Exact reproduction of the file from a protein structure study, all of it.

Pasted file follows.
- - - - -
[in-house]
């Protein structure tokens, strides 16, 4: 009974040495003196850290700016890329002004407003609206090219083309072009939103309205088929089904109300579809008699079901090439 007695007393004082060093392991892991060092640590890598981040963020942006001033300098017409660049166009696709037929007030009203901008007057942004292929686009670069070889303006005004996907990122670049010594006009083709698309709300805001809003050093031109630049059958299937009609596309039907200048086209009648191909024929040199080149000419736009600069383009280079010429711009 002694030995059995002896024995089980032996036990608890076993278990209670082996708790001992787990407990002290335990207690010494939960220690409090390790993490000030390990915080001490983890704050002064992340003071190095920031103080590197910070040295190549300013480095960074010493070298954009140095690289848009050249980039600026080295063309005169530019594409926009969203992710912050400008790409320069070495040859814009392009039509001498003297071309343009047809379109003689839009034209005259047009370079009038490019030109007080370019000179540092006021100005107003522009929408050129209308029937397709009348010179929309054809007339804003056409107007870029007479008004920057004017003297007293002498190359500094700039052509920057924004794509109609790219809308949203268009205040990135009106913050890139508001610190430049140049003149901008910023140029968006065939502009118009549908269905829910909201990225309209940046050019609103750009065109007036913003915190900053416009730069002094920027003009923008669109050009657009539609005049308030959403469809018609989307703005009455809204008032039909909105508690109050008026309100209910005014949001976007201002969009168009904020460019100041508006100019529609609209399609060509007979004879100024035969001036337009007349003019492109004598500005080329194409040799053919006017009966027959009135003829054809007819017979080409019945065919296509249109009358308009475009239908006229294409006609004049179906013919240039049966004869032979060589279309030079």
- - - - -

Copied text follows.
[in-house]
């Protein structure tokens, strides 16, 4: 009974040495003196850290700016890329002004407003609206090219083309072009939103309205088929089904109300579809008699079901090439 007695007393004082060093392991892991060092640590890598981040963020942006001033300098017409660049166009696709037929007030009203901008007057942004292929686009670069070889303006005004996907990122670049010594006009083709698309709300805001809003050093031109630049059958299937009609596309039907200048086209009648191909024929040199080149000419736009600069383009280079010429711009 002694030995059995002896024995089980032996036990608890076993278990209670082996708790001992787990407990002290335990207690010494939960220690409090390790993490000030390990915080001490983890704050002064992340003071190095920031103080590197910070040295190549300013480095960074010493070298954009140095690289848009050249980039600026080295063309005169530019594409926009969203992710912050400008790409320069070495040859814009392009039509001498003297071309343009047809379109003689839009034209005259047009370079009038490019030109007080370019000179540092006021100005107003522009929408050129209308029937397709009348010179929309054809007339804003056409107007870029007479008004920057004017003297007293002498190359500094700039052509920057924004794509109609790219809308949203268009205040990135009106913050890139508001610190430049140049003149901008910023140029968006065939502009118009549908269905829910909201990225309209940046050019609103750009065109007036913003915190900053416009730069002094920027003009923008669109050009657009539609005049308030959403469809018609989307703005009455809204008032039909909105508690109050008026309100209910005014949001976007201002969009168009904020460019100041508006100019529609609209399609060509007979004879100024035969001036337009007349003019492109004598500005080329194409040799053919006017009966027959009135003829054809007819017979080409019945065919296509249109009358308009475009239908006229294409006609004049179906013919240039049966004869032979060589279309030079």